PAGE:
Well, good luck with catching the mouse.

  12. Kate — I believe that on next year’s blog birthday celebration you will be reporting that “Mouse in the House” received the most comments! 🙂

    Don’t use the glue traps.. I did once and it’s just horrible to see the little thing stuck and struggling – I’d rather just kill ’em quick with a snap trap.

    And perhaps you might want to consider “the adventures of Emmalina” as a blog mini-series!

  13. Our cat alerts us to mice, too, though I don’t think Amber would actually catch a mouse … just chase it around until it got away, or she got tired, which would probably happen first.

    I’d rather catch a live mouse than get rid of a dead one, so we used a couple Smart Mouse Traps baited with peanut butter on cardboard. The mouse can’t actually get to the peanut butter, so it is very important to check the traps daily so we don’t starve a mouse.

    The instructions say to “release where needed” and we have a park about 5 miles away with a resident hawk, so I suspect s/he needs the mouse more than we do. I wonder if it sees our car and thinks “Delivery!”

    We typically have to set the traps three or four times at the beginning of cold season, catching a half dozen or so mice. Once we go a week without a catch, we remove the traps. We haven’t had any trouble with mice in the house after the traps have been removed, but I wouldn’t mind if we had to keep catching and releasing all winter. I just sort of accept that if I am going to live out here in the country, in a not so new house, I’m going to have to deal with mice from time to time.

  14. The mice do die because of the heat. We found that when we disconnected the dryer vent tube from the back of the dryer and a dead mouse and its bedding scraps fell out. The mouse was dehydrated meat!

    Some time ago we would hear mice in the suspended ceiling of the family room, but that has ceased since we have our lawn service spray perimeter pest control around the house several times a year.

    Emmalina will, however, get the bugger if it surfaces! It’s keeping her entertained in the meantime.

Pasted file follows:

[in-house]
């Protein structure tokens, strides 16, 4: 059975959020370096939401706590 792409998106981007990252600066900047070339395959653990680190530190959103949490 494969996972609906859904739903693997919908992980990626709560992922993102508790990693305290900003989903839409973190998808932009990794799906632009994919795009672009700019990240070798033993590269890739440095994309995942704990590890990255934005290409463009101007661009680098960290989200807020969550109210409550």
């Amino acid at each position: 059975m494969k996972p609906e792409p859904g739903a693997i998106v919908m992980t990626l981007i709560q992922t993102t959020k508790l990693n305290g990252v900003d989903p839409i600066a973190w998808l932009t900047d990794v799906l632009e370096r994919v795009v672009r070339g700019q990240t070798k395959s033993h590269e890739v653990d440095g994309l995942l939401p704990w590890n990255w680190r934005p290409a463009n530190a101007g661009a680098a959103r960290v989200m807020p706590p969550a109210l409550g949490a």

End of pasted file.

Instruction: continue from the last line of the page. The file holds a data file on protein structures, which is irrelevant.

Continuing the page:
15. Not sure what the best way to catch a wild mouse may be but I have feeder mice and when one expires in the cages, it smells to high heaven, so if you do start smelling an awful smell, it’s probably a dead mouse. Make sure it can’t get to any type of food sources, unless you put it there to catch the mouse, as that’s another reason for it to hang around.

  16. Our four cats were good at identifying mice invaders last winter, but didn’t exactly earn their keep in catching them. This didn’t exactly bother me as the “Humane Mousetrap” by a group called “Smart Mouse Trap” did a very good job at catching them and allowed us to release them (and, admittedly, keep one as a pet who, after a few skittery weeks, seems very happy in his habitat). I had to improvise a few tricks such as weighing down the trigger with a coin and smearing the far wall of the trap with peanut butter (not the trap lever itself), but these strategies are fairly obvious once the trap is in use.

    I suspect the guy(s) is/are surfacing somewhere; placing the trap near a vent will probably lure them out. They have remarkable sniffers for finding food.

  17. LOL, we could lend you Cleo, our corn snake!

    Actually, we never feed her live prey — she’s quite content with thawed-out mouse-sickles. She pounces on them and constricts them just like she would if she were a wild snake. She also likes to “rattle” her tail — we say Aw, look, she thinks she’s a big, bad rattlesnake!

  18. Had the same thing…a mouse in the heating duct. Didn’t figure it out until spring when I changed the furnace filter. Then found the mummified remains. Never did smell anything. Maybe the warm air just dried it up so fast, it didn’t have time to smell.